Sophia Yilma Deressa, 75, is a pioneering Ethiopian journalist and a mentor and role model for many. She broke ground at the Ethiopian Herald in 1961 when she was hired as a reporter at the age of 19, becoming the first and only woman reporter at the time. That was few months after she got her start in journalism with a staff job at the Ethiopian Radio, working with other pioneering women– Romanework Kassahun and Ellene Mocria. At the Herald, she would rise to occupy important positions, and, running and editing a weekly “Women’s Page”. Her passion, wit, intelligence had earned the admiration of many of her colleagues, including the Herald’s editor, the late Tegegne Yeteshawork, who later became her husband. Though the marriage made it difficult for her to continue working at the same office with her husband, she went on to work as public relation office for the Ethiopian Telecommunication Corporation, also running the house magazine Telenegarit. Though enduring 7 months in prison, her husband’s executions during the 1974 Revolution and the imprisonment of her prominent father, Yilma Deressa and his death in the prison left a scar in her, she continued working for the customer service of telecommunication until her retirement in 1997. Subsequently, she joined as promotion officer and fundraiser for a well reputed nongovernmental organization, Birhan Social Development Training and Consultation Center for several years. The work helped her develop the ideas that gave focus to her emotional responses which would lead to political action. In later years, she took the plunge and joined the Ethiopian Democratic Party, coping with being one of only a small number of women in the upper echelons of the opposition party. Sophia these days is largely out of the public eye and lives in in the outskirts of Addis Ababa, Ropack Real Estate. This article is based on an interview held at her house a year ago.
I was the second of six children born to Elsabeth Workeneh and Yilma Deressa, both prominent personalities in Ethiopian history. As my mother was daughter of Hakim Workneh Eshete, Ethiopia’s first modern-trained physician and surgeon, she was educated in England in her childhood. My father, Yilma Deressa began education in Addis Ababa’s Menelik School, later headed to Victoria Coll., in Alexandria, Egypt. He then studied at the London School of Economics but my brilliant mother was forced to drop out of school because of the Second World War and came back to Ethiopia. My father made monumental contributions, first as Ethiopia’s Ambassador to the United States from 1953-1957. After returning to Ethiopia, he worked hard to build up a new system of finance for the country and served as Finance Minister from 1957-1970. Both my parents were important forces in my life. They spent their life forming relationships with other countries and cultures, and I was exposed to that from a young age. We had a great connection. My parents always encouraged me to take up writing. Both my father and my mother had many passions, yet it was their love of books that remained most engraved upon me. And they had their own library.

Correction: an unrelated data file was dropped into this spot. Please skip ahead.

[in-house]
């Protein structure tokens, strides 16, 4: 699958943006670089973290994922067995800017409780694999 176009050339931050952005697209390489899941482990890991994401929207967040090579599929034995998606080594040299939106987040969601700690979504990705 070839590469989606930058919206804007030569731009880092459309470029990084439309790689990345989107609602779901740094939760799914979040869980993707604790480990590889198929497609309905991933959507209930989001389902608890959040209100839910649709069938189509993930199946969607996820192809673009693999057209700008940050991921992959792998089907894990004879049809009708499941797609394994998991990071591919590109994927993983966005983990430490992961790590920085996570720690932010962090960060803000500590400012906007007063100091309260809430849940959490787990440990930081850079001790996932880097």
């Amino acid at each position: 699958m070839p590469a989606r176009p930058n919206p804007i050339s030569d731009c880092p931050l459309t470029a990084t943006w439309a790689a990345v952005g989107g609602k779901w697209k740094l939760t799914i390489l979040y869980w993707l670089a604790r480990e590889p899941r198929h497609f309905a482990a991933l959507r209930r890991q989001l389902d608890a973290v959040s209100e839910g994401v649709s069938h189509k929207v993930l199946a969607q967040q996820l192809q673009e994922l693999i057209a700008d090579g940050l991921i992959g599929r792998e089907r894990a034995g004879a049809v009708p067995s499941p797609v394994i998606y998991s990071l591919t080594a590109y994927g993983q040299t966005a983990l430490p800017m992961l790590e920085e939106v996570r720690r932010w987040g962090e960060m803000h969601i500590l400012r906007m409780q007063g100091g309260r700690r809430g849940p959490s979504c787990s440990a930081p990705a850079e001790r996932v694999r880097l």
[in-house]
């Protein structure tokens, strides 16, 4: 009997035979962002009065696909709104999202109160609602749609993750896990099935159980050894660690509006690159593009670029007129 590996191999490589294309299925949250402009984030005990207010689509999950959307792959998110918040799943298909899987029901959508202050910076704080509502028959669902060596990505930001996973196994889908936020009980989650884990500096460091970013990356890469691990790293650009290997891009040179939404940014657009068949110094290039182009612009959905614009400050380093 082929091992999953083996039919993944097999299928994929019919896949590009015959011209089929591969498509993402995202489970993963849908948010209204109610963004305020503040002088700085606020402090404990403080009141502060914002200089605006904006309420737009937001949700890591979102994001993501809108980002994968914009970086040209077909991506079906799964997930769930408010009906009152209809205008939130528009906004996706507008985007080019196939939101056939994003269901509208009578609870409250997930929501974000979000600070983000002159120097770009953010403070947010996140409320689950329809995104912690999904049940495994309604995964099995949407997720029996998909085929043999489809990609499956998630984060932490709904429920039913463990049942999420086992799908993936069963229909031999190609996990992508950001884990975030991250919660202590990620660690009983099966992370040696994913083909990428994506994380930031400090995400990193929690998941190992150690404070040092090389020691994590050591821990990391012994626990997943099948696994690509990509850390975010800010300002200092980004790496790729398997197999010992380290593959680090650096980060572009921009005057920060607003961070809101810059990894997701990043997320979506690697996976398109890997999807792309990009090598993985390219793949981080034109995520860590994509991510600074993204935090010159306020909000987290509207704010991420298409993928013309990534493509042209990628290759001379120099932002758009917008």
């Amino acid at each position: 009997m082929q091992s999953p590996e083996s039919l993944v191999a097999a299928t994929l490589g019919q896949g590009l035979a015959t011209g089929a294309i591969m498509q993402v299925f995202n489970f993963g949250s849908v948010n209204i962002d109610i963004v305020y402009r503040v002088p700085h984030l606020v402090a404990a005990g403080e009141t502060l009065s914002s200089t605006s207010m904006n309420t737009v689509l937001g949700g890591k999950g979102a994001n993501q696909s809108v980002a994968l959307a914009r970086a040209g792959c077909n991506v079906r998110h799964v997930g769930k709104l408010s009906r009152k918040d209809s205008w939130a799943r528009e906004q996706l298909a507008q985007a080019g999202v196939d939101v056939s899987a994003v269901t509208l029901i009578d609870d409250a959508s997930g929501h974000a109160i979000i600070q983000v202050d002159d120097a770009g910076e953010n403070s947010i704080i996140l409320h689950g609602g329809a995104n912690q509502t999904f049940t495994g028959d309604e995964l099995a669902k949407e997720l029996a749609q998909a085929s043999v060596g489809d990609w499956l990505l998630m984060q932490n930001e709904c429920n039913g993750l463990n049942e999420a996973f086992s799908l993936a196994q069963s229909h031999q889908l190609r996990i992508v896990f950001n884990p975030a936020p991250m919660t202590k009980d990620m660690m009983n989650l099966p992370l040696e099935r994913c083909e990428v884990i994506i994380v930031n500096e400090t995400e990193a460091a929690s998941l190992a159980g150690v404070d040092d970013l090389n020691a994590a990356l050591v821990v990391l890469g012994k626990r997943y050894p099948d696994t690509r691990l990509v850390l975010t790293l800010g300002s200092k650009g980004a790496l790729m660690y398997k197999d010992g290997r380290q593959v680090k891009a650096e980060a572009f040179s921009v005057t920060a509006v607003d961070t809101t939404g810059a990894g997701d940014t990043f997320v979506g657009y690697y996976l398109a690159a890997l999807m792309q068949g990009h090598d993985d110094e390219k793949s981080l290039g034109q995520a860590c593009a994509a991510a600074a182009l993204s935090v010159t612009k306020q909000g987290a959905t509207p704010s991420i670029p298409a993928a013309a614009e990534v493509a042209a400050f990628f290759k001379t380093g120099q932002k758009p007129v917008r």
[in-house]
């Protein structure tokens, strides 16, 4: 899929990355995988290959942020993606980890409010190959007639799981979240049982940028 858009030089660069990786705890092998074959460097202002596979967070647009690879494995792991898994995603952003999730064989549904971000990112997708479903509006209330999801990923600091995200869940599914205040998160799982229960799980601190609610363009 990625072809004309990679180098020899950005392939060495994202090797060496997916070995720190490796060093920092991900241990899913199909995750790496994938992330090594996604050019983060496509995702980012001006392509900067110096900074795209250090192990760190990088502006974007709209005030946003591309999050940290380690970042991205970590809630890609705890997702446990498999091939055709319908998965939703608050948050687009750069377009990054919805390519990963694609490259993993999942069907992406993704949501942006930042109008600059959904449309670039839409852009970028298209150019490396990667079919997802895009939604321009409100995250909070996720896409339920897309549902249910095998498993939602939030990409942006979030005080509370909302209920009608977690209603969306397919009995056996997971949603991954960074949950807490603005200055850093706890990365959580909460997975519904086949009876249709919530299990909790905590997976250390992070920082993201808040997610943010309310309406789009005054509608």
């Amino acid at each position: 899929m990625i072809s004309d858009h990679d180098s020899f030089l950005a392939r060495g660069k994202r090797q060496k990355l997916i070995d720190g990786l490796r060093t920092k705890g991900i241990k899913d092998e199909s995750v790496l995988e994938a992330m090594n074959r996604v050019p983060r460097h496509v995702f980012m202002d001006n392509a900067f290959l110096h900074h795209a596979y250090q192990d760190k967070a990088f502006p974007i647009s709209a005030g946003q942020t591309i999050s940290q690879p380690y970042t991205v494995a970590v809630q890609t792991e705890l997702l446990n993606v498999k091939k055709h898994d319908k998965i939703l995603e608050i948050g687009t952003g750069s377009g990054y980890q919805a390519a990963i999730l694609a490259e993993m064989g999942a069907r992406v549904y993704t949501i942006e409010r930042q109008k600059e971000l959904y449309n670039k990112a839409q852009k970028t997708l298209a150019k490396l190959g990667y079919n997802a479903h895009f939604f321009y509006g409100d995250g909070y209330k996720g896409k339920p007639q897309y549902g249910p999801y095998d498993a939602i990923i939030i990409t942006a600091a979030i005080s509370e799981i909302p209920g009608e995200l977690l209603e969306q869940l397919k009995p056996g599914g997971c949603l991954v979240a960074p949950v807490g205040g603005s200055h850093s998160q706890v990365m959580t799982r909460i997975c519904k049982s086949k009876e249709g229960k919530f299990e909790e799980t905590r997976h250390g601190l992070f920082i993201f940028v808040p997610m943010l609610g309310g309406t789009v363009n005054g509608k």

I had lived in US for most of my childhood and teenage years, because of my father’s posting as Ambassador. Oddly enough, I attended a number of schools: the Georgetown Day School, the Baldwin School for Girls in Washington D.C and Bryn Mawr in Pennsylvania. I have been blessed with the opportunities as a result of my father’s work. I have seen so much, met so many people. We came back to Addis Ababa without finishing twelfth grade. So, I finished high school at Haile Selassie First Day School (today Yekatit 12 School). Eventually, I started taking courses at the Haile Selassie I University, but dropped out because I wanted to be a journalist. When I was 19, I started doing woman’s program with Woizero Romanwork Kassahun, the first woman Ethiopian journalist. I had a tremendous admiration and affection for Romanwork, though I didn’t work for long with her. I realized that broadcasting was not my cup of tea. I preferred writing for a press. Then I joined the Ethiopian Herald. I was only 19 and I became both the newspaper’s youngest and first female reporter. A year later, I was appointed as editor of the Women’s Page.I thoroughly enjoyed being a beat reporter. I went around covering subjects that I was passionate about. I was getting all kinds of stories. Even when I got promoted to editing women’s section, I continued going around, interviewing professional women, doctors, nurses, fashion designers, artists, vocalists. I also reached people who were not so educated, not so privileged, daily labourers, small traders on the street. It was always to do with what was in their heart. The difficulties, the challenges, opportunities, the good things in life. I wrote in plain and simple English. With hindsight, I would have written more compelling and sophisticated sentences. Anyway, I had a large and appreciative readers who told me that they enjoyed my writings because of its simplicity. That was fine.